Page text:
The 1965 Immigration Act is remembered — and celebrated — for having replaced an immigration system driven by national origins with a preference system privileging family ties and occupational skills. But while the rest of the 1965 Act, in President Johnson’s words, welcomed immigrants “because of what they are, and not because of the land from which they sprung,” the last of its preferences, given to refugees, emphatically did not. Not only did the 1965 Act fail to embrace the 1951 U.N. Refugee Convention’s protection for refugees persecuted because of their nationality, the Act itself discriminated on the basis of refugees’ nationality. To qualify, those persecuted had to hail from a “Communist or Communist-dominated country” or “the general area of the Middle East.” A separate provision allowed for entry of those “uprooted by catastrophic natural calamity as defined by the President.” By tying refugees’ status to “the land from which they sprung,” to America’s anti-Communist foreign policy and national security interests, and, importantly, to the discretion of the President, the 1965 Act’s refugee provision suggests a counter-narrative to descriptions of the Act as part the domestic anti-discrimination agenda of the mid-1960s, or as a reassertion of Congressional control over immigration. The 1965 Act turned refugee policy into another weapon of the Cold War, to be deployed largely as the President chose. It would be another fifteen years before Congress again attempted (or at least purported) to do for refugees what the 1965 Act did for most other immigrants: end national origin discrimination and formalize the criteria and procedures governing admission to the United States.Btw, Cambridge says of Chin and Villazor's collection, due out in October:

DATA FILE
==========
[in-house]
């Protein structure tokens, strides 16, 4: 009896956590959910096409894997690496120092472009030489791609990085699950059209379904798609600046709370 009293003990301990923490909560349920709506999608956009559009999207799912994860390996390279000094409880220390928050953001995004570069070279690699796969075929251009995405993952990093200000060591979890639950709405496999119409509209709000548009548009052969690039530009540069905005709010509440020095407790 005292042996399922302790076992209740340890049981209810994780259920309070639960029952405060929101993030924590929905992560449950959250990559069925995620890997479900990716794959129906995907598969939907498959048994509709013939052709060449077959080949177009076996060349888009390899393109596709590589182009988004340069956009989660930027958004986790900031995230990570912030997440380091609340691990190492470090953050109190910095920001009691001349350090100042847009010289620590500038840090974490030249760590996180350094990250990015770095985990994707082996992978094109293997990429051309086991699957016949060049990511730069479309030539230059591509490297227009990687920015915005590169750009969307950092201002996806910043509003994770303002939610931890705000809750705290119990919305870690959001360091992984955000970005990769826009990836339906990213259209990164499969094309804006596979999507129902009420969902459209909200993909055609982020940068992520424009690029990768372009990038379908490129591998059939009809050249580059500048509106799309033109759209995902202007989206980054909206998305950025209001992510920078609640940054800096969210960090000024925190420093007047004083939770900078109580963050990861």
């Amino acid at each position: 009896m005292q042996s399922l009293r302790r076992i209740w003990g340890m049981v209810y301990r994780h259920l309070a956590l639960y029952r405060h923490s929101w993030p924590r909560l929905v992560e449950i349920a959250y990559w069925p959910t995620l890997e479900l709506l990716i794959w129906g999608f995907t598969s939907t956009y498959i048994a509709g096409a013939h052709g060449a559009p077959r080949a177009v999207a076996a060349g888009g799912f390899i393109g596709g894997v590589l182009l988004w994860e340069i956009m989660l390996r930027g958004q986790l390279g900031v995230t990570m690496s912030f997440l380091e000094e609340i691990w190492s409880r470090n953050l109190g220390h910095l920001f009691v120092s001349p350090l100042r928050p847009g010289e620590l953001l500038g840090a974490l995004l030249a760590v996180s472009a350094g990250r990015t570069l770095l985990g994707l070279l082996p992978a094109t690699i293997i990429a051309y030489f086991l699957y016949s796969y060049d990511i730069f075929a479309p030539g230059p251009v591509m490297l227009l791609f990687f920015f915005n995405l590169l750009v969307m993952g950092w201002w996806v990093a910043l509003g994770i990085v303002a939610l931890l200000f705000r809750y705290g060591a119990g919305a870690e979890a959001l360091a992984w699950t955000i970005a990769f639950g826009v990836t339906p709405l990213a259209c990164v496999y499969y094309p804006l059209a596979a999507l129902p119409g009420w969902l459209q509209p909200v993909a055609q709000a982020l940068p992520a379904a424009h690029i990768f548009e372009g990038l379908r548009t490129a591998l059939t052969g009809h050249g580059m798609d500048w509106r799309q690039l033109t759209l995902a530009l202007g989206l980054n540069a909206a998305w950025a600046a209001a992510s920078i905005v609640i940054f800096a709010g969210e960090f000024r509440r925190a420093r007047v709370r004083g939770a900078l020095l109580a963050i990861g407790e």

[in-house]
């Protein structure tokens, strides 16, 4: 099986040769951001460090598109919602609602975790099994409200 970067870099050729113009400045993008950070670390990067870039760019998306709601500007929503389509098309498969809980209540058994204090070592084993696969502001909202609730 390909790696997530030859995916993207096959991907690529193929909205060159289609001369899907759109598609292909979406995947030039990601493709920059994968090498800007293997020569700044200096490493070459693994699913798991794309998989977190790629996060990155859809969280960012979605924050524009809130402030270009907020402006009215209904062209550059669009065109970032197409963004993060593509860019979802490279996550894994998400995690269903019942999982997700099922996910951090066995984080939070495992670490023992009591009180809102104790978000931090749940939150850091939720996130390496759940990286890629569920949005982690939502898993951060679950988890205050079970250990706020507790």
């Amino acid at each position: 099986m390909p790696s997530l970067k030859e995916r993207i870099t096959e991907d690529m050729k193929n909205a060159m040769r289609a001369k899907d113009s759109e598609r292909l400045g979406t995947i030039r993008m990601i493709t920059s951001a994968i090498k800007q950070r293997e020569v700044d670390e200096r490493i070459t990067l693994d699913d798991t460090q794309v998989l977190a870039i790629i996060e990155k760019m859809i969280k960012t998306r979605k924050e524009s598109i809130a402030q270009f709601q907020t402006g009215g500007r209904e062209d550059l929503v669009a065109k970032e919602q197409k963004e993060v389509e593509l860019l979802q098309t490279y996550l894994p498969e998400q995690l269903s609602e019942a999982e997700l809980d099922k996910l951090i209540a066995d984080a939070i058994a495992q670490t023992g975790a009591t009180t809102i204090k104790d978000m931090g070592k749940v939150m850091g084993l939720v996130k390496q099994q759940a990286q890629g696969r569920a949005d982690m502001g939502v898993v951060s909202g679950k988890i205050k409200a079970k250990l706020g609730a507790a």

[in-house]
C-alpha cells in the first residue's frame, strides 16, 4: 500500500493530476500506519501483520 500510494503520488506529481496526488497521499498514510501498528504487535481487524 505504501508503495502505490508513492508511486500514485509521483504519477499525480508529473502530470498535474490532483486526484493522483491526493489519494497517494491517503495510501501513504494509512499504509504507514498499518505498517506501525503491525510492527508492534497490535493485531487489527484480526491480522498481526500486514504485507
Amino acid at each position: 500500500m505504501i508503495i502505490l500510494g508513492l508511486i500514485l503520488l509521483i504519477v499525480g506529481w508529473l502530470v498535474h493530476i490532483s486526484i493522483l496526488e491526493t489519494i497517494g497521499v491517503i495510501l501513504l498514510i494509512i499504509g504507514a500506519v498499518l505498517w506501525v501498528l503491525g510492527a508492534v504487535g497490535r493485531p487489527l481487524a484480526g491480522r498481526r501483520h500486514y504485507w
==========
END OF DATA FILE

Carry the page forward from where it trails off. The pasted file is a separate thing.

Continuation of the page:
Along with the civil rights and voting rights acts, the Immigration and Nationality Act of 1965 is one of the most important bills of the civil rights era. The Act's political, legal, and demographic impact continues to be felt, yet its legacy is controversial. The 1965 Act was groundbreaking in eliminating the white America immigration policy in place since 1790, ending Asian exclusion, and limiting discrimination against Eastern European Catholics and Jews. At the same time, the Act discriminated against gay men and lesbians, tied refugee status to Cold War political interests, and shattered traditional patterns of Mexican migration, setting the stage for current immigration politics. Drawing from studies in law, political science, anthropology, and economics, this book will be an essential tool for any scholar or student interested in immigration law.